That being that we're all @$%#ed? Can't wait to see my new assessment...and bill.

My assessment changed by less than one percent last year. The biggest jump was 6% in 2012.

Somehow I think 2022 will put 2012 to shame. And because it's a year behind, 2023 may be worse.

Last edited by Half-Axed; Nov 21, 2021 at 6:42 PM.
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Old Posted Nov 21, 2021, 6:45 PM
Saul Goode Saul Goode is offline
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That being that we're all @$%#ed? Can't wait to see my new assessment...and bill.

Somehow I think 2022 will put 2012 to shame. And because it's a year behind, 2023 may be worse.
Although Keith doesn't want to talk about it, I'm going to mention that the obvious response would be for HRM Council to cut the tax rate (which, yes, they've done before) to soften the blow rather than simply looking the other way and pocketing the unearned windfall.
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Old Posted Nov 21, 2021, 10:19 PM
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Originally Posted by Saul Goode View Post
Although Keith doesn't want to talk about it, I'm going to mention that the obvious response would be for HRM Council to cut the tax rate (which, yes, they've done before) to soften the blow rather than simply looking the other way and pocketing the unearned windfall.
They seldom do cut the rate except in election years. Even last year, with what I believe was record growth in the total assessment roll, they still nudged the tax RATE upward slightly, which I thought was pretty ballsy on their part. But for decades, with growth in the assessment roll and the values of most properties, HRM would simply take that extra revenue while publicly trumpeting that they did not raise taxes. What they actually did was keep the tax RATE stable, but property owners were still receiving larger tax BILLS, and HRM raked in windfall revenue. If there is no pressure to exercise fiscal responsibility, and the attitude among some that increasing spending at the rate of inflation is acceptable, no wonder HRM wastes so much public money.
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  #18  
Old Posted Nov 21, 2021, 10:25 PM
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The CBC article appears to have changed substantially now since Keith's quote was first posted, e.g. $400M a year is gone.
That is very interesting. It appears Mr. Julian, the CBC reporter, got a call from one of the dozens of Comms folk in HRM's employ suggesting some changes to the story, and the CBC complied. Yowza.

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I don't think it is meaningless, since the property tax base, which is a measure of a portion of the wealth of the city, matters too. As others have said the assessments don't all go up equally, and can go up from expanded construction and renovations. In theory, the city's revenues can expand while some property tax bills decline. Inflation also matters. If inflation is 4% and HRM collects 3% more taxes, their real tax rate is down slightly. I don't think it would be that hard for an article about municipal taxes to clearly lay out all of these concepts.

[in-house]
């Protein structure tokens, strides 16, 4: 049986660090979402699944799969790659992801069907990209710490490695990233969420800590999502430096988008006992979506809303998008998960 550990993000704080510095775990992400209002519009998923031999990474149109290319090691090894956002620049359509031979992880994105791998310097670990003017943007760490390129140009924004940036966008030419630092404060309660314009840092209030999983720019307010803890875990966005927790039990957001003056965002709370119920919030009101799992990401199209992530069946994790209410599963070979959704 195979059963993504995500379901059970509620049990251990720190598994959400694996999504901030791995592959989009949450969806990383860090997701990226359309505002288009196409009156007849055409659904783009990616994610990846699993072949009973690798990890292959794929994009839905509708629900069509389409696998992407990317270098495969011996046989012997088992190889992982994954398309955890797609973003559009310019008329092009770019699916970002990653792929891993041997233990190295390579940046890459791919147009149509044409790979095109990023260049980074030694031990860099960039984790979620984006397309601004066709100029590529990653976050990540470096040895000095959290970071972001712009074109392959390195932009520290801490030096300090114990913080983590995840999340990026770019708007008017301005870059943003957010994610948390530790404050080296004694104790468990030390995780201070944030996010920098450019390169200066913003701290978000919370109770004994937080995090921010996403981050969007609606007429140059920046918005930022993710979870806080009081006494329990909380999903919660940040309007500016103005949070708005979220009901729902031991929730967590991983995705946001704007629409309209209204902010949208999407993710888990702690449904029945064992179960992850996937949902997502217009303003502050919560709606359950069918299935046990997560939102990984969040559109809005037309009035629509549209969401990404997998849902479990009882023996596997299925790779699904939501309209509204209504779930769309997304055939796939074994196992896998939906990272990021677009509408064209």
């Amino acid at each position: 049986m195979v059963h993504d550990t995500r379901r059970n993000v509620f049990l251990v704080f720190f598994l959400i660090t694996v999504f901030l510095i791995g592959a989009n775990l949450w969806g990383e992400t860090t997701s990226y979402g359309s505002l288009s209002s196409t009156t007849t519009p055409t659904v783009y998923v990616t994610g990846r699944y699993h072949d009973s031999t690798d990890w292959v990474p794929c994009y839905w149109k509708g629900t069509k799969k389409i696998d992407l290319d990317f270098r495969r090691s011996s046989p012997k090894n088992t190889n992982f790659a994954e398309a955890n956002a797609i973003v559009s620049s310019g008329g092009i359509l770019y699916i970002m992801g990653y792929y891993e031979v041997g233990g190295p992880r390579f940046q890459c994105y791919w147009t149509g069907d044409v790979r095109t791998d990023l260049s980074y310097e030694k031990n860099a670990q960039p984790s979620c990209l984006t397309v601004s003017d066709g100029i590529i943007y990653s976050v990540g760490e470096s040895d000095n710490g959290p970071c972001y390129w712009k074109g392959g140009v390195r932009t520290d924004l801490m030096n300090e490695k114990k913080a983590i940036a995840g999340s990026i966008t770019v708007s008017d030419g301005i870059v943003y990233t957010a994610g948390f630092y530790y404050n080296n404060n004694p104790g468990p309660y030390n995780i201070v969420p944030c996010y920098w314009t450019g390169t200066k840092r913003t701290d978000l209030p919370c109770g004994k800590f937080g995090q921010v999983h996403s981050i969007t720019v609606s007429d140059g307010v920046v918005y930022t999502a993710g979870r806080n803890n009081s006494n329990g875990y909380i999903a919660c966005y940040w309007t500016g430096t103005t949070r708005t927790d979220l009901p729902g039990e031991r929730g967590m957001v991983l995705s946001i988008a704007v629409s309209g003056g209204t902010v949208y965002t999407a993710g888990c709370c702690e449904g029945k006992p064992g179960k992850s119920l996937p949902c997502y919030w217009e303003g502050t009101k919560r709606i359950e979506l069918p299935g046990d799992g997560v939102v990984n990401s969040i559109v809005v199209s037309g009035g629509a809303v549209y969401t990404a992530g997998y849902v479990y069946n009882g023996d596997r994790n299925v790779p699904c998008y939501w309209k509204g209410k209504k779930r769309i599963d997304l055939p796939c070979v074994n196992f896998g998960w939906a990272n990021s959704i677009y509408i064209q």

The rate is derived from the amount of the assessment roll and HRM's desired total revenue. So it is totally a function of the other two things, of which HRM has control of the revenue part of the equation. In and of itself, however, the rate is meaningless year over year as those other two items are the variables that determine it. All that should matter to the property owner is the amount of the tax bill.
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Old Posted Nov 22, 2021, 1:11 AM
Saul Goode Saul Goode is offline
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Originally Posted by Keith P. View Post
They seldom do cut the rate except in election years. Even last year, with what I believe was record growth in the total assessment roll, they still nudged the tax RATE upward slightly, which I thought was pretty ballsy on their part. But for decades, with growth in the assessment roll and the values of most properties, HRM would simply take that extra revenue while publicly trumpeting that they did not raise taxes. What they actually did was keep the tax RATE stable, but property owners were still receiving larger tax BILLS, and HRM raked in windfall revenue. If there is no pressure to exercise fiscal responsibility, and the attitude among some that increasing spending at the rate of inflation is acceptable, no wonder HRM wastes so much public money.
True. All true. I fully understand how that stuff works, and nothing I've posted actually contradicts anything you've said (you may have noticed that I even used the phrase "simply looking the other way and pocketing the unearned windfall").

I just hope you have a prescription for an effective anti-hypertensive before the 2022 assessment notices come out.

Last edited by Saul Goode; Nov 22, 2021 at 1:22 AM.
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Old Posted Nov 22, 2021, 12:53 PM
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Originally Posted by Half-Axed View Post
That being that we're all @$%#ed? Can't wait to see my new assessment...and bill.

My assessment changed by less than one percent last year. The biggest jump was 6% in 2012.

Somehow I think 2022 will put 2012 to shame. And because it's a year behind, 2023 may be worse.
Your actual taxes paid would be subject to the cap though, no?